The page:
People make do with very little all over the world all the time. And I don’t say that in a “Oh perspective will fix things” kind of way but in a “Humans are amazing” way. And they do more than just make do, they live full, happy lives. And maybe I’m not happy here and can’t wait to get back to California, but I’m okay and for now, okay is, well, it’s okay.

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*: The first two times I did it, I did not account for the translation to a square, so I at least feel okay about this even though I had to do it four more times after I did start accounting for the square. Sorry if it’s wrong. Sorry I’m not sorrier. Sorry I am terrible at math. Sorry it’s what kept me from going into astronomy. Sorry you have to tolerate my second choice.#

#: Writing.

†: This is in theory actually closer to 25,000 currently because of the oil boom, but there are no current, accurate figures on the internet as far as I can tell.

¤: When we tell people where we live — a new development on top of what is considered a “hill” here which is actually, like, a twenty foot rise in elevation just outside of the city limits — they often go, “Oh, you live in The Hills” as though it’s Hills, Beverly or some shit. 9021NODAK.

‡: Williston does, very technically, have a theater. Unfortunately it has not been updated in some time and thus has no moveable armrests. I am not going to jam my fat ass into a seat and be miserable for two hours of the only experience I treat as reverently as faithful people treat church. I’d rather drive two hours. Plus there’s a Target there.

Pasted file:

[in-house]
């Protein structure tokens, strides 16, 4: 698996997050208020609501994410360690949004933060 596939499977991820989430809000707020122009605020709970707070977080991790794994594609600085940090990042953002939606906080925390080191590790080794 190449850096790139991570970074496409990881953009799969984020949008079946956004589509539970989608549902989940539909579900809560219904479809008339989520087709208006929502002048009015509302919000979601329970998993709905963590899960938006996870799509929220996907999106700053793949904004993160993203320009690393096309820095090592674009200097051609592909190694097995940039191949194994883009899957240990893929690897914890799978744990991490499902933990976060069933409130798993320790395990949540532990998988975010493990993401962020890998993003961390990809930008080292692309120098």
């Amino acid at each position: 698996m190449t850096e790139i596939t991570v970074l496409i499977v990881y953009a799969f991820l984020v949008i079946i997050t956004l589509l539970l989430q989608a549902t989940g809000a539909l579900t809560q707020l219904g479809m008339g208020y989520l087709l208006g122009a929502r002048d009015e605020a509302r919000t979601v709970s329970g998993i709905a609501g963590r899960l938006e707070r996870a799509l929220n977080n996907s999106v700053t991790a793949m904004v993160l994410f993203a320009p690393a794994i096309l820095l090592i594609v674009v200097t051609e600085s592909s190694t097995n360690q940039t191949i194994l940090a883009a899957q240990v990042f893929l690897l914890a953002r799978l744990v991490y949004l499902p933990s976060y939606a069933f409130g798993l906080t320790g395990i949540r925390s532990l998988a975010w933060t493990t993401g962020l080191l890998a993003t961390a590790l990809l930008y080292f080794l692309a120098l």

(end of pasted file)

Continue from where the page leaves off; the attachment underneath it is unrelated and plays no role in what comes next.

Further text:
places i’ve been: epping, north dakota

Epping, North Dakota is a really, really small town 20 miles north east of where we are here in Williston. It was founded in 1905 along the Great Northern Railway.

epping cemetery
When I say “small town,” I really, really mean small. Like, unbelievably small. Small like it has a total area of 0.38 square miles. Small like it had a population of exactly 100 in the 2010 census. Small like for the entire twenty minutes we were driving around the whopping three blocks that make up the city, we saw one other human being.

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The Buffalo Trails Museum was closed just like every other business we saw. They’d just had their annual Buffalo Trail Day event which includes a pancake dance and church services and an ice cream social. We figure they must have been recovering.

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There isn’t much here except a grain elevator and oil storage. This is where most of the oil pumped in and around Williston goes to meet the train and head for processing because despite the massive amount of oil coming out of the Bakken formation, it’s all got to be shipped to refineries elsewhere.

epping grain elevator
sons of norway

People in North Dakota are very serious about their Scandinavian heritage. I didn’t know the US was so into their viking-ass history until I got here. Seriously. Wait ’til you see the pictures of Minot.

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Epping is weird as hell. The weekend we were there it looked abandoned. It didn’t just look like, you know, people were inside or out of town, it looked like the remains of a city after war.

Western North Dakota is really just like that though, a series of wheat and oil fields dotted with places like Epping, places like Zahl, places like Van Hook. It’s hard to believe there’s somewhere in the United States today with so few humans in it.

North Dakota is the third least populous state in the US and the fourth least in population density. There are more populated areas, even areas that are growing so rapidly that there aren’t enough homes — I know, I live in one — but there are less than ten people for every square mile of North Dakota territory. And trust me, when you live here — even in a place that seems crammed with people — you know it.